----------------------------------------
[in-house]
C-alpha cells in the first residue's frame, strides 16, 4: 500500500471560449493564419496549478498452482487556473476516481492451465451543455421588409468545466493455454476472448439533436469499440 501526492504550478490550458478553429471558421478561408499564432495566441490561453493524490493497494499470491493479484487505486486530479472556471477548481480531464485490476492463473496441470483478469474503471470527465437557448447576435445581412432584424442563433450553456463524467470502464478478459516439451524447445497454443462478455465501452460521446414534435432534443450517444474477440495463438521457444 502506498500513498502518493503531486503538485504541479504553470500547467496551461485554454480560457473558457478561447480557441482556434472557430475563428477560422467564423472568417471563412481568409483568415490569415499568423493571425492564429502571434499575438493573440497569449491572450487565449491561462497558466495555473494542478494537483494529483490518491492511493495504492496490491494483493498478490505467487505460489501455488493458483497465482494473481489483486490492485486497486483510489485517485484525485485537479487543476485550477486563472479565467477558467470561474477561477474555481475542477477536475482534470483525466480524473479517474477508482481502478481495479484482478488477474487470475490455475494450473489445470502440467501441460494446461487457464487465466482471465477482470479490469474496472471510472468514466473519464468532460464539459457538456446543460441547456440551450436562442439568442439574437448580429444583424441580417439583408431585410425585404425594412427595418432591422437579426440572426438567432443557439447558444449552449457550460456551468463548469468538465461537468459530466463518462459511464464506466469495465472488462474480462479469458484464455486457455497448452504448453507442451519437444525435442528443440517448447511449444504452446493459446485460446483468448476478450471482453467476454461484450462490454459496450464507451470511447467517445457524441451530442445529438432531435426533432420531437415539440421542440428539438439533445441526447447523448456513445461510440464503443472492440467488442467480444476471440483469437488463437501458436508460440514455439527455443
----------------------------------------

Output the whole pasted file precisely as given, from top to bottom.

[in-house]
C-alpha cells in the first residue's frame, strides 16, 4: 500500500471560449493564419496549478498452482487556473476516481492451465451543455421588409468545466493455454476472448439533436469499440 501526492504550478490550458478553429471558421478561408499564432495566441490561453493524490493497494499470491493479484487505486486530479472556471477548481480531464485490476492463473496441470483478469474503471470527465437557448447576435445581412432584424442563433450553456463524467470502464478478459516439451524447445497454443462478455465501452460521446414534435432534443450517444474477440495463438521457444 502506498500513498502518493503531486503538485504541479504553470500547467496551461485554454480560457473558457478561447480557441482556434472557430475563428477560422467564423472568417471563412481568409483568415490569415499568423493571425492564429502571434499575438493573440497569449491572450487565449491561462497558466495555473494542478494537483494529483490518491492511493495504492496490491494483493498478490505467487505460489501455488493458483497465482494473481489483486490492485486497486483510489485517485484525485485537479487543476485550477486563472479565467477558467470561474477561477474555481475542477477536475482534470483525466480524473479517474477508482481502478481495479484482478488477474487470475490455475494450473489445470502440467501441460494446461487457464487465466482471465477482470479490469474496472471510472468514466473519464468532460464539459457538456446543460441547456440551450436562442439568442439574437448580429444583424441580417439583408431585410425585404425594412427595418432591422437579426440572426438567432443557439447558444449552449457550460456551468463548469468538465461537468459530466463518462459511464464506466469495465472488462474480462479469458484464455486457455497448452504448453507442451519437444525435442528443440517448447511449444504452446493459446485460446483468448476478450471482453467476454461484450462490454459496450464507451470511447467517445457524441451530442445529438432531435426533432420531437415539440421542440428539438439533445441526447447523448456513445461510440464503443472492440467488442467480444476471440483469437488463437501458436508460440514455439527455443